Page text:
A few months ago, Mike defined the Compulsive Centrist Disorder and I have argued something similar a number of times in the past, e.g., here and here. In short – there is no such thing as a political middle. There is no line between “Left” and “Right” that you can put your own dot on. Most issues are quite binary – there is a “for” position and an “against” position, with each perhaps having additional modifiers. On each issue, one makes a decision. If on most issues you take a conservative option, you are predominantly conservative, and likewise for liberal option. Most people hold some of both. Rare are the people who are 100% one or the other.
The effective electoral strategy is to force the issues on which most people are taking your position and to prevent the opposition to force the issues that favour them. Nobody is wishy-washy middle (not even Joe Klein) – either you are liberal or conservative on any given issue. If Dems want to win, they need to remind people of their liberal stands.
There is an interesting article and discussion about this topic over on Rockridge Institute’s site called Biconceptualism that may be of interest to you (but read Mike’s and my definitions first).

6 responses to “Biconceptualism

  1. Scott Belyea

    Most issues are quite binary …

    Ah … you mean like, “When it comes to the war on terror, you’re either for us or against us”?
    I think the position you espouse makes little sense, and for exactly the same reasons. Among other things, it can easily lead you to believe that you know my position once I tell you that I don’t agree with yours.
    Not very much in the Real World is that simple …

  2. Have you perused the four linked articles/discussions yet? It appears I was not very clear about it, but the articles should make it clear what I meant.

  3. I read the linked articles, and they make clear what you mean, but they don’t make clear that you are correct.
    I will grant that some issues are yes-or-no. Not all. If conservatives want a 15% income tax on the highest tax bracket, and liberals want a 35% income tax on the highest tax bracket, then what is someone who prefers a 25% income tax? Mike’s article is particularly noteworthy in this respect – he does not deny that the moderate position exists on some issues; he only says that the moderate position is not automatically the best option simply by virtue of being the moderate position. You and he are saying very different things.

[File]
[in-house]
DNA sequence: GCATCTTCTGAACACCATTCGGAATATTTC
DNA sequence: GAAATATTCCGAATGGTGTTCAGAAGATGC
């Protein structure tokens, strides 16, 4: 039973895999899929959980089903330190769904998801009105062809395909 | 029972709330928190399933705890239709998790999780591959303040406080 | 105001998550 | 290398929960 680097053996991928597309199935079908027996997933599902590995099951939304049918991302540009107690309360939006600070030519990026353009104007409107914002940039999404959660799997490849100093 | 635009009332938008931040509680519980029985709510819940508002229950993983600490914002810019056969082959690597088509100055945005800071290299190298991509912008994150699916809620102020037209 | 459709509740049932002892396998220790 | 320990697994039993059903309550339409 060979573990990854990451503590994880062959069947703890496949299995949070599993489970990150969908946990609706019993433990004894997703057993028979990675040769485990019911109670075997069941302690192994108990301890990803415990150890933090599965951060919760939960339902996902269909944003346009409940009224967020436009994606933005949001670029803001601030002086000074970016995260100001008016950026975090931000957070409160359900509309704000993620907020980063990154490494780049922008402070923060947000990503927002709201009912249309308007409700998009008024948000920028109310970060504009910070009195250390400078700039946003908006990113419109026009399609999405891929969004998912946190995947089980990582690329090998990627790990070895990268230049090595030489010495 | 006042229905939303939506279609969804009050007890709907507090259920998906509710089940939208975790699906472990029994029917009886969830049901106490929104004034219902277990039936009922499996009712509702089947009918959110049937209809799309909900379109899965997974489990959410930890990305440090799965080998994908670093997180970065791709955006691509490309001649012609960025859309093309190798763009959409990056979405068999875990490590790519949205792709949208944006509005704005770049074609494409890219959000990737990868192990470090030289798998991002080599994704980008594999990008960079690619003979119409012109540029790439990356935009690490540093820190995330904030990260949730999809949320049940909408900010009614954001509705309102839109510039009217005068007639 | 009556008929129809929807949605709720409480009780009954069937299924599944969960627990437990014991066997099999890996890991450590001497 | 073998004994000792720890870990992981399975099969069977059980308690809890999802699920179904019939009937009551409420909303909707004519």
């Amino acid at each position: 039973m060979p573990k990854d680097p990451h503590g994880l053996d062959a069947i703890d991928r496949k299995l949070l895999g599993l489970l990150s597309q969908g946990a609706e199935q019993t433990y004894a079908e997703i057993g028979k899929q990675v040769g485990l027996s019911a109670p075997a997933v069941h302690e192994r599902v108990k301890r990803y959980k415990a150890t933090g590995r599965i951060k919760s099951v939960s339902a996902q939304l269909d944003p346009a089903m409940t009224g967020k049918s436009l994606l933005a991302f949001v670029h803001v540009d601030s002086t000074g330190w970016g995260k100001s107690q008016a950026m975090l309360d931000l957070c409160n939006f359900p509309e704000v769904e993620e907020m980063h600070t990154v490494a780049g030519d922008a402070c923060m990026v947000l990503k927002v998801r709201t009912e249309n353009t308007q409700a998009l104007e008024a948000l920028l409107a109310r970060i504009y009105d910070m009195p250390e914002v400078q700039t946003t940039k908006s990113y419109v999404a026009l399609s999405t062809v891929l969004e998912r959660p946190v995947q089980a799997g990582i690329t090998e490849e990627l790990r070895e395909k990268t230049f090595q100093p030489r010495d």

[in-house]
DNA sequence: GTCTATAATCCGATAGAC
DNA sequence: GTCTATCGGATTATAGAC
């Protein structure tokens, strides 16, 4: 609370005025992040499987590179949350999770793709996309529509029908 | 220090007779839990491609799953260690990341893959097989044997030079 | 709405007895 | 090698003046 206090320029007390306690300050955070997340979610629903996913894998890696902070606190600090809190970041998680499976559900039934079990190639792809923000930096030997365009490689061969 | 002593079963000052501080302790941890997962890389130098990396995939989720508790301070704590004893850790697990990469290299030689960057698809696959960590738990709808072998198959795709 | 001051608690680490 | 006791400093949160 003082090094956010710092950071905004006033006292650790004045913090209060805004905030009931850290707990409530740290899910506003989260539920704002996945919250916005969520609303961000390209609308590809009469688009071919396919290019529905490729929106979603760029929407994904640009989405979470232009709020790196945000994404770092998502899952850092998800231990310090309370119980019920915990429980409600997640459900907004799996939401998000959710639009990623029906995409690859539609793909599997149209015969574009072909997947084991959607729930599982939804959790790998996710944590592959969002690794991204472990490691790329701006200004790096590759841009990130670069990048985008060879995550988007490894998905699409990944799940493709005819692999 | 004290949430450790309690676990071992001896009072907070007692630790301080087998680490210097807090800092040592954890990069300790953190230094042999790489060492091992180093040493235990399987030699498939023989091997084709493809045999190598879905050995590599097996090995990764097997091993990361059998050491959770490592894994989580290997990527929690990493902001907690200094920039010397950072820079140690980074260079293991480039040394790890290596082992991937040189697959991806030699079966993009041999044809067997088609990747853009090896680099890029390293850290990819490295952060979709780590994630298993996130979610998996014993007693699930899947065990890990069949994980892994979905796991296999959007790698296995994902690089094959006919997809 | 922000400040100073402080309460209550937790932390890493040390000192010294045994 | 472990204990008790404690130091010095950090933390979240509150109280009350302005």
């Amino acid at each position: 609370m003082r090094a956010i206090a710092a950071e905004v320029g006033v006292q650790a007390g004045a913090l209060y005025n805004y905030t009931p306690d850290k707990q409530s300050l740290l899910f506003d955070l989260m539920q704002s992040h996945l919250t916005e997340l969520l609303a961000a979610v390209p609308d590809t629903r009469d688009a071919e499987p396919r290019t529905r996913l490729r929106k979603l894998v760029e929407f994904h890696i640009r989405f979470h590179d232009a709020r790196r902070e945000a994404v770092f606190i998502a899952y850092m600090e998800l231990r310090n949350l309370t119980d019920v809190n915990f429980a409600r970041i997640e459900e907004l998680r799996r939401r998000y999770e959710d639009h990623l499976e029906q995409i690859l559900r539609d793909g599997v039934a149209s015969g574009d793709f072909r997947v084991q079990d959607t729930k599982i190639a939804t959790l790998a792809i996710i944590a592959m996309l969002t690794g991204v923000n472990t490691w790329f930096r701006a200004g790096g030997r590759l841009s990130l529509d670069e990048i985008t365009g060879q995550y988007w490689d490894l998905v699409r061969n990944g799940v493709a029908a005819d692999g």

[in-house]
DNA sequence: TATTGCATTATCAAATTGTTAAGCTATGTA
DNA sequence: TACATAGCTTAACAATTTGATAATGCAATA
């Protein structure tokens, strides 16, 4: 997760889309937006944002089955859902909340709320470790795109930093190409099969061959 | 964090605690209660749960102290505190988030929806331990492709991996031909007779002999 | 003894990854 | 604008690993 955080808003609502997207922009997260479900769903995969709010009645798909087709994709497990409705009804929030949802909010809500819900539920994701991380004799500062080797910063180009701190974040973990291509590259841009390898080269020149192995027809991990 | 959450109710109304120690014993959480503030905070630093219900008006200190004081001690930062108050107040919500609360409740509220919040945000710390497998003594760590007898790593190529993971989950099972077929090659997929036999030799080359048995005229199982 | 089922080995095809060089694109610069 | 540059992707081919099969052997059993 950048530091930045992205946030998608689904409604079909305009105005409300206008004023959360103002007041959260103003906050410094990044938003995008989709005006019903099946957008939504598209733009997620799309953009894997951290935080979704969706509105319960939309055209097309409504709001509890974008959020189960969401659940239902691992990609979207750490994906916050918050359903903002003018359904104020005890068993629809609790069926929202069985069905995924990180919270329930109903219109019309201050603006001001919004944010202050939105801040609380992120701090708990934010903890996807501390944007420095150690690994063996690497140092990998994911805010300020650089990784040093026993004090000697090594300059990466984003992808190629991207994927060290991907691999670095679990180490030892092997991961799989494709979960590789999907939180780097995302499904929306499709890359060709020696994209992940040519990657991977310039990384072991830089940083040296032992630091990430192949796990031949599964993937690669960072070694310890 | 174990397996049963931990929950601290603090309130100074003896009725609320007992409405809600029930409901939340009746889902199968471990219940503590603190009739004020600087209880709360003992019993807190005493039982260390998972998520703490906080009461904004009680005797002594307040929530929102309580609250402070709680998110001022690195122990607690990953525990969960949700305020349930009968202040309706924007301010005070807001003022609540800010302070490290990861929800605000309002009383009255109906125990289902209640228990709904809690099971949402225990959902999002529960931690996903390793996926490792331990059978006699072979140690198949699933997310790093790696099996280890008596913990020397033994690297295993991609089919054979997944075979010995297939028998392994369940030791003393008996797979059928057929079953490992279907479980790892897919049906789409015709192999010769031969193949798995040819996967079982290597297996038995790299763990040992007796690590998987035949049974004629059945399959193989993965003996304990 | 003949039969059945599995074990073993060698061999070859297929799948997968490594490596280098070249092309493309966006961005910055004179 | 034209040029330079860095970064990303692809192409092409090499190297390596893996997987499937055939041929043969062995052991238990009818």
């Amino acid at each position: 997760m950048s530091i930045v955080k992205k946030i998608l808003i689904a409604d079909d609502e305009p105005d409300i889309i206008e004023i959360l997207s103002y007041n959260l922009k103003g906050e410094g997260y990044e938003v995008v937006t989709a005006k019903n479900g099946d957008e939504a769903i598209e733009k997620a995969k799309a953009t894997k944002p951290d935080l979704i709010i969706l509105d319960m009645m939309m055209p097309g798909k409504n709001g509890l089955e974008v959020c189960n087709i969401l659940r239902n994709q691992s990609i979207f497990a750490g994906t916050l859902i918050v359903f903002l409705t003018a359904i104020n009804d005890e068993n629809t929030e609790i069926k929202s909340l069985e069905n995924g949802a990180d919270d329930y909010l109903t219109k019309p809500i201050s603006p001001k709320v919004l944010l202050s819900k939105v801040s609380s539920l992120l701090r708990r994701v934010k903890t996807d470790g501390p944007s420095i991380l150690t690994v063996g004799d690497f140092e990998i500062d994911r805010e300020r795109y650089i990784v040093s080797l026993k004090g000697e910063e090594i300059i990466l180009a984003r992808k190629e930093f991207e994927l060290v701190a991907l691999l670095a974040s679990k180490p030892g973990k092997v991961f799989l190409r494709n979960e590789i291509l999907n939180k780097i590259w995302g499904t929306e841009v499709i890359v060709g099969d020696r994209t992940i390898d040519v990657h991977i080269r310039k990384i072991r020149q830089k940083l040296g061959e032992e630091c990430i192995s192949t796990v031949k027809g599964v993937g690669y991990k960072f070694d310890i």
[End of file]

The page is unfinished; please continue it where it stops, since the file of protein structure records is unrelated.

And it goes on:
The “Biconceptualism” article fails via one of its very own examples! “It is meaningless to suggest that a person have an abortion in moderation,” writes joe at rockridge, which is true, but not relevant – one either has an abortion or one does not, obviously, but it is not meaningless to have a moderate abortion policy. If a conservative believes “abortion only when the life of the mother is in danger” and the liberal believes “abortion whenever the woman chooses,” what is the person who is in favor of an “abortion when the woman chooses, only if it’s before 24 weeks” policy?

  4. I think the point is that centrists very often have positions that are philosophically indefensible but mascarade as sensible by virtue of not being extreme. There’s a fallacy that being in the middle makes you right, when really, the spread of human opinion is perhaps correlated, but certainly does not completely reflect, the rational truth to a situation – assuming that there is one, and that with the right amount of evidence and argument it could be shown.
    “Liberal” and “Conservative” were not, one day 200 years ago, each randomly assigned a bunch of positions off of a list. The lables exist because they reflect consistent philosophy about public life in general. And while it’s not to say that a thoughtful person is going to agree with every position of their chosen party, I think if you find yourself in the middle, you’re probably not trying very hard. Even take (at the risk of starting a debate I have no interest in) the abortion example above. Either you start with the assumption that humans have souls or you don’t. Once you’ve done that, the rest of the argument follows pretty trivially – the person in the moderate position cannot possibly defend it.

  5. whatsthepoint

    There are two kinds of people in the world:
    Those who believe it’s possible to divide the world into two kinds of people.
    Those who believe it’s not possible to divide the world into two kinds of people.
    And those who believe it’s not that simple.

  6. How ironically simple. Don’t see how it makes me wrong. Please, expand!